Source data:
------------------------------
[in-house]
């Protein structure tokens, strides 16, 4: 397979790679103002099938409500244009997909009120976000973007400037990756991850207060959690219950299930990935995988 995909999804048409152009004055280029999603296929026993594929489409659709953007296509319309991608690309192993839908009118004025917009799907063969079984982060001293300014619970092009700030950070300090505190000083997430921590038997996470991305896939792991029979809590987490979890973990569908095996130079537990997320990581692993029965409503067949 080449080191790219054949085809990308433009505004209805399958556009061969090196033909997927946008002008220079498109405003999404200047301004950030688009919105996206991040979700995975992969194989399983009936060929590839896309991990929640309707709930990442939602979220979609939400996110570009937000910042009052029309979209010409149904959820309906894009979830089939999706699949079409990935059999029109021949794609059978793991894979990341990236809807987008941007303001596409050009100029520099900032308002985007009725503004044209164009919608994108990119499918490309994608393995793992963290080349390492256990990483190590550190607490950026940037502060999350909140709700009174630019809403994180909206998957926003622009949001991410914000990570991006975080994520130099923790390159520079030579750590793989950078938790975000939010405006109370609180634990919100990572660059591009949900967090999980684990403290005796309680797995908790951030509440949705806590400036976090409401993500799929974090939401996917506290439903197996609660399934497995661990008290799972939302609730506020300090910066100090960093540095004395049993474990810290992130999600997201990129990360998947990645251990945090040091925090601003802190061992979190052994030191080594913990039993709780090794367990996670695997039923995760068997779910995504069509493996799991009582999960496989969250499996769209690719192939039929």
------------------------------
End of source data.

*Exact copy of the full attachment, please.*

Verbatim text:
[in-house]
């Protein structure tokens, strides 16, 4: 397979790679103002099938409500244009997909009120976000973007400037990756991850207060959690219950299930990935995988 995909999804048409152009004055280029999603296929026993594929489409659709953007296509319309991608690309192993839908009118004025917009799907063969079984982060001293300014619970092009700030950070300090505190000083997430921590038997996470991305896939792991029979809590987490979890973990569908095996130079537990997320990581692993029965409503067949 080449080191790219054949085809990308433009505004209805399958556009061969090196033909997927946008002008220079498109405003999404200047301004950030688009919105996206991040979700995975992969194989399983009936060929590839896309991990929640309707709930990442939602979220979609939400996110570009937000910042009052029309979209010409149904959820309906894009979830089939999706699949079409990935059999029109021949794609059978793991894979990341990236809807987008941007303001596409050009100029520099900032308002985007009725503004044209164009919608994108990119499918490309994608393995793992963290080349390492256990990483190590550190607490950026940037502060999350909140709700009174630019809403994180909206998957926003622009949001991410914000990570991006975080994520130099923790390159520079030579750590793989950078938790975000939010405006109370609180634990919100990572660059591009949900967090999980684990403290005796309680797995908790951030509440949705806590400036976090409401993500799929974090939401996917506290439903197996609660399934497995661990008290799972939302609730506020300090910066100090960093540095004395049993474990810290992130999600997201990129990360998947990645251990945090040091925090601003802190061992979190052994030191080594913990039993709780090794367990996670695997039923995760068997779910995504069509493996799991009582999960496989969250499996769209690719192939039929």